A bill that would require that a person be convicted before police can seize his or her property won’t be moving forward this legislative session.
Rep. Gail Finney, D-Wichita, offered one of several bills to reform the state’s civil asset forfeiture law. Under current law, police can seize a person’s money or property if they suspect it is involved in a crime. Finney’s bill, HB 2108, would have required a conviction before a person could lose their property.
“I thought it was pretty simple,” Finney said.
Rep. Blaine Finch, R-Ottawa, who chairs the House Judiciary Committee, has decided to put the matter before the state’s Judicial Council – a panel of judges and attorneys that advises the Legislature on legal matters – for further review instead of going forward with the legislation this session.
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Finch said he thinks the council will be able to study the issue more thoroughly than the committee, which will result in a better bill.
“With everyone from law enforcement to civil liberties folks around the table having that conversation, that can only give us a better product or better recommendation on how to proceed,” Finch said.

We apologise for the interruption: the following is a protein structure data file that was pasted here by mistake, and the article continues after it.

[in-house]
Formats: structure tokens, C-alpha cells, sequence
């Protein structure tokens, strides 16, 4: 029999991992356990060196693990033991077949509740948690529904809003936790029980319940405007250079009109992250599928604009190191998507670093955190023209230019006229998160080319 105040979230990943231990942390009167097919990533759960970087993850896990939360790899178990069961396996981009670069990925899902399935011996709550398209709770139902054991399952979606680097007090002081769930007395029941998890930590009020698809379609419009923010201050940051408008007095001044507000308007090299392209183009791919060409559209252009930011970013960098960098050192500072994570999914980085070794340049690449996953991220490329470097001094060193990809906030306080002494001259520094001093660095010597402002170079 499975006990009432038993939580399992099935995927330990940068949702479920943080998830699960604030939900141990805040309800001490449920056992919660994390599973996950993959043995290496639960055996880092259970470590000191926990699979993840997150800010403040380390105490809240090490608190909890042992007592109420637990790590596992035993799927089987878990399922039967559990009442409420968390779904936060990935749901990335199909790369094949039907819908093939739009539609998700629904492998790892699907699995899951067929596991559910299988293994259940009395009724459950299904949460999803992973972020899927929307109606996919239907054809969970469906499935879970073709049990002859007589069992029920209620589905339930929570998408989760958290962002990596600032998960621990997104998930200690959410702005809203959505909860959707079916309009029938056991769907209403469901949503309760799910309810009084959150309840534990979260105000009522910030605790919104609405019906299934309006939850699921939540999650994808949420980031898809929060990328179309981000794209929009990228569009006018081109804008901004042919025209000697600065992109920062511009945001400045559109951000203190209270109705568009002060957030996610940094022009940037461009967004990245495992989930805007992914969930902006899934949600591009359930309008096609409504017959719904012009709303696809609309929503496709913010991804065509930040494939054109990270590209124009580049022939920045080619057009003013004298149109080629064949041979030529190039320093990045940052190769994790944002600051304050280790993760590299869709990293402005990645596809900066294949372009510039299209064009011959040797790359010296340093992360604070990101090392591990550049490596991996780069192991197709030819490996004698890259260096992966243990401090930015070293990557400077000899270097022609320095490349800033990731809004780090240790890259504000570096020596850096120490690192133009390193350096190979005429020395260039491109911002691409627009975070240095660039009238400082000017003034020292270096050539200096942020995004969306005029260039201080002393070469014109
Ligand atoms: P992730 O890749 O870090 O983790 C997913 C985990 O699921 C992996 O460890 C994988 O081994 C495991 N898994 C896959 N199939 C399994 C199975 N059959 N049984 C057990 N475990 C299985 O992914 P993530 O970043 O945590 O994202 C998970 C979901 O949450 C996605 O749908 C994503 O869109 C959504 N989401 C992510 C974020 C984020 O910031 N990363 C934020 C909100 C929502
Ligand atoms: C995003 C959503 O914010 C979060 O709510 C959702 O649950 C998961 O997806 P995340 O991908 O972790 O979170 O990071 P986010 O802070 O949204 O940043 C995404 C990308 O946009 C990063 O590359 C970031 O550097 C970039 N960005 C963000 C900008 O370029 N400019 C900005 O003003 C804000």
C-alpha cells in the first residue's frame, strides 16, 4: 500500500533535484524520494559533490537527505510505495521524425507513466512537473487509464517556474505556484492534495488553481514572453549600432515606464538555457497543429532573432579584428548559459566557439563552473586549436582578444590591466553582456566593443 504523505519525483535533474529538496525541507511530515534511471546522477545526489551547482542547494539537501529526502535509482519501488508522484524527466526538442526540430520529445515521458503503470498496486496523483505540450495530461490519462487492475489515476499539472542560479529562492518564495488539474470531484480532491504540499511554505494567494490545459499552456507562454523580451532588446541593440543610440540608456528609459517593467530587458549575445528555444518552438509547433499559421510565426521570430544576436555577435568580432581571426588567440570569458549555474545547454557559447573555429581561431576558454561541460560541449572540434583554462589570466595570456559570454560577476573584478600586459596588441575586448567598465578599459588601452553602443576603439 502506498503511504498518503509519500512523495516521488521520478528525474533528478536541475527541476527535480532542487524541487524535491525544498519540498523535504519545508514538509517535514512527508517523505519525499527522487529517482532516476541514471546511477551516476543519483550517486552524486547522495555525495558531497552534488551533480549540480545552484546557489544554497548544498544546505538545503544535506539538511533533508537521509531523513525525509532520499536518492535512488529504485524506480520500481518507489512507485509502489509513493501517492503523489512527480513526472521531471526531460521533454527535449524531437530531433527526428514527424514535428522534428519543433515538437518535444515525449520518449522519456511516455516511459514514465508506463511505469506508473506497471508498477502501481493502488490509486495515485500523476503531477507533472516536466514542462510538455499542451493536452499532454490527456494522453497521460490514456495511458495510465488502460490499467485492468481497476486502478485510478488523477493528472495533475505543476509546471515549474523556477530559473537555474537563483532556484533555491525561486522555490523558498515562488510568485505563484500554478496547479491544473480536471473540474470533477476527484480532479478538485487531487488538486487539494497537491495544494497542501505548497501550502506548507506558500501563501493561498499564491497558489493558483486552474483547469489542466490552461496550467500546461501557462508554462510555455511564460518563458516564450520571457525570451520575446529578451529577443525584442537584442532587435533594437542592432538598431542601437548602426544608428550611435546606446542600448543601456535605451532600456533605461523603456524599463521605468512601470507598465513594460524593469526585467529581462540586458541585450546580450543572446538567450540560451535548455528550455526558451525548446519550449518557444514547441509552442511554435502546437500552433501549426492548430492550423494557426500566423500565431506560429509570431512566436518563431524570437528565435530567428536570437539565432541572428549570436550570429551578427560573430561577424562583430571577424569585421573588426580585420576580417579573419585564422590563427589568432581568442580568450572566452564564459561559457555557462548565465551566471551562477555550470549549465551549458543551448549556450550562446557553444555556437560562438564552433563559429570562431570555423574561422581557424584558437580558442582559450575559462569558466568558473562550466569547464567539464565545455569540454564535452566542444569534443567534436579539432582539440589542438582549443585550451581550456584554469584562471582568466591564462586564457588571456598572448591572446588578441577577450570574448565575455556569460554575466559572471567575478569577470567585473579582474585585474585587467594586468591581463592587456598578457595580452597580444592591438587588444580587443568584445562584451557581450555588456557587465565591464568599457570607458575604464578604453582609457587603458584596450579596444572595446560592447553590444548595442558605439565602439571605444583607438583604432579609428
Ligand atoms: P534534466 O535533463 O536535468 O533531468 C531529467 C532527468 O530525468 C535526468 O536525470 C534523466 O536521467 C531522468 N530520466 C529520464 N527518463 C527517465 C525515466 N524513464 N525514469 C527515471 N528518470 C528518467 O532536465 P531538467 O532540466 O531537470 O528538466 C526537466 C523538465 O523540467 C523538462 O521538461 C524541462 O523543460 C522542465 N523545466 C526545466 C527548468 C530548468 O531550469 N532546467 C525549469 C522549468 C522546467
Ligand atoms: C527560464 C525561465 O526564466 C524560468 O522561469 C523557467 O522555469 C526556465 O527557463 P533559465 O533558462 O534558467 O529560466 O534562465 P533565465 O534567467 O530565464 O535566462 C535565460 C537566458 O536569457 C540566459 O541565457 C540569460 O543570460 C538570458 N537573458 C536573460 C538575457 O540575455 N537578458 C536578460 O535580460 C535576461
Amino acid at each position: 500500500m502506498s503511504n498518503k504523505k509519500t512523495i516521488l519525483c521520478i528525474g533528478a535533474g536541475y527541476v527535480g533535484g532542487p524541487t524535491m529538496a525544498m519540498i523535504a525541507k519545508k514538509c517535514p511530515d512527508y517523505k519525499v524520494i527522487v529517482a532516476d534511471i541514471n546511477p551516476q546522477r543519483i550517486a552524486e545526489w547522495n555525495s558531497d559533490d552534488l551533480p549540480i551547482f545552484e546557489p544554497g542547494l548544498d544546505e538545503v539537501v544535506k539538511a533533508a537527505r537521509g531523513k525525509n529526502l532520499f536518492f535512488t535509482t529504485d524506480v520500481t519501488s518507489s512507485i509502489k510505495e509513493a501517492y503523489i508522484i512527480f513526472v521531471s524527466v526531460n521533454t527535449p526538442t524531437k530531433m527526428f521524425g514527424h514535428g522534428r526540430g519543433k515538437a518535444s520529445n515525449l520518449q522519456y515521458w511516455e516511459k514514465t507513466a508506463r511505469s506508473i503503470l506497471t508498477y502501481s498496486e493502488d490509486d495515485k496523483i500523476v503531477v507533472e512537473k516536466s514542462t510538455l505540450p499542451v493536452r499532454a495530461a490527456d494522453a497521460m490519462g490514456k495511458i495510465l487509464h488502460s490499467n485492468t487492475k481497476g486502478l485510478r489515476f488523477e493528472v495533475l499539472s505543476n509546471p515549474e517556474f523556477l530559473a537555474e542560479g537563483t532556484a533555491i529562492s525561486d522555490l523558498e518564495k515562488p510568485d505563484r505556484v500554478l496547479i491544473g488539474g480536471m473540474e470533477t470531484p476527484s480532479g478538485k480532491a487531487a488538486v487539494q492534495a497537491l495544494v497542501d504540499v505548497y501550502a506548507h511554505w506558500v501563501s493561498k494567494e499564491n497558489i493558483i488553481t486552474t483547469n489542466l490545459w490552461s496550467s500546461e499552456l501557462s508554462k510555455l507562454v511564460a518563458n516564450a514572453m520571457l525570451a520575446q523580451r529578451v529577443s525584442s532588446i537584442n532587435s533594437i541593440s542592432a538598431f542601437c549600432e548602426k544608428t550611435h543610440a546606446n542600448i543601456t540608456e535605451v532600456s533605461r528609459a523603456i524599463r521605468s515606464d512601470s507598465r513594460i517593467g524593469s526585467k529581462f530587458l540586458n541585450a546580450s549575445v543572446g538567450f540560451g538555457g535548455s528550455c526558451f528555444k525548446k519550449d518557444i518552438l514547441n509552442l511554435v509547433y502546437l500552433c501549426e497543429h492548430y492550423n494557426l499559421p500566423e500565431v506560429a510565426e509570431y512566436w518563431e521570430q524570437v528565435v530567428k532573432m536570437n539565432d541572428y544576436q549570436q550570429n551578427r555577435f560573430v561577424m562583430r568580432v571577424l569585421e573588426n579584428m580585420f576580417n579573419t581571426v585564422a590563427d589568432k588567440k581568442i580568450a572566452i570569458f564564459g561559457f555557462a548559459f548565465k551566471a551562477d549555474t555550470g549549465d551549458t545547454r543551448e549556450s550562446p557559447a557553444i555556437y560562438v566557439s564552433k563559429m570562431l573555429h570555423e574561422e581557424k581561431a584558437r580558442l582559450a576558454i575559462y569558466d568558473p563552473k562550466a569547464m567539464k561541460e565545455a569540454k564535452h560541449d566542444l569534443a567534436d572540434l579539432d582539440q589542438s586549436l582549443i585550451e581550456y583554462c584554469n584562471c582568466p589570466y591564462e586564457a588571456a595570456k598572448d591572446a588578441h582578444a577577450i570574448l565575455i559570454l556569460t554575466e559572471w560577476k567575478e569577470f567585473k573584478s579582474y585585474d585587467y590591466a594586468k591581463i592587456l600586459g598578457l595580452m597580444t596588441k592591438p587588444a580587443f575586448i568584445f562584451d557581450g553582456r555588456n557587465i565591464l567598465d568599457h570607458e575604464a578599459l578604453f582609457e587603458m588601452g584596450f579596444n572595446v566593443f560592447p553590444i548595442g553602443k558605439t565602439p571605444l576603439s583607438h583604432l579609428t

Finch said it’s unlikely that the council will be able to come up with a recommendation before the end of the session. He also noted that he has requested that Finney be allowed to participate as the council works on the issue.
Finney said she would have preferred that the House committee proceed with the bill this year but is hopeful that the council will produce a reform bill that can pass next session.
“I’ve heard that when a bill goes through there they usually come out with something and it has a high rate of passing in the House, so I guess it’s kind of a ‘wait and see’ what’s going to happen,” Finney said.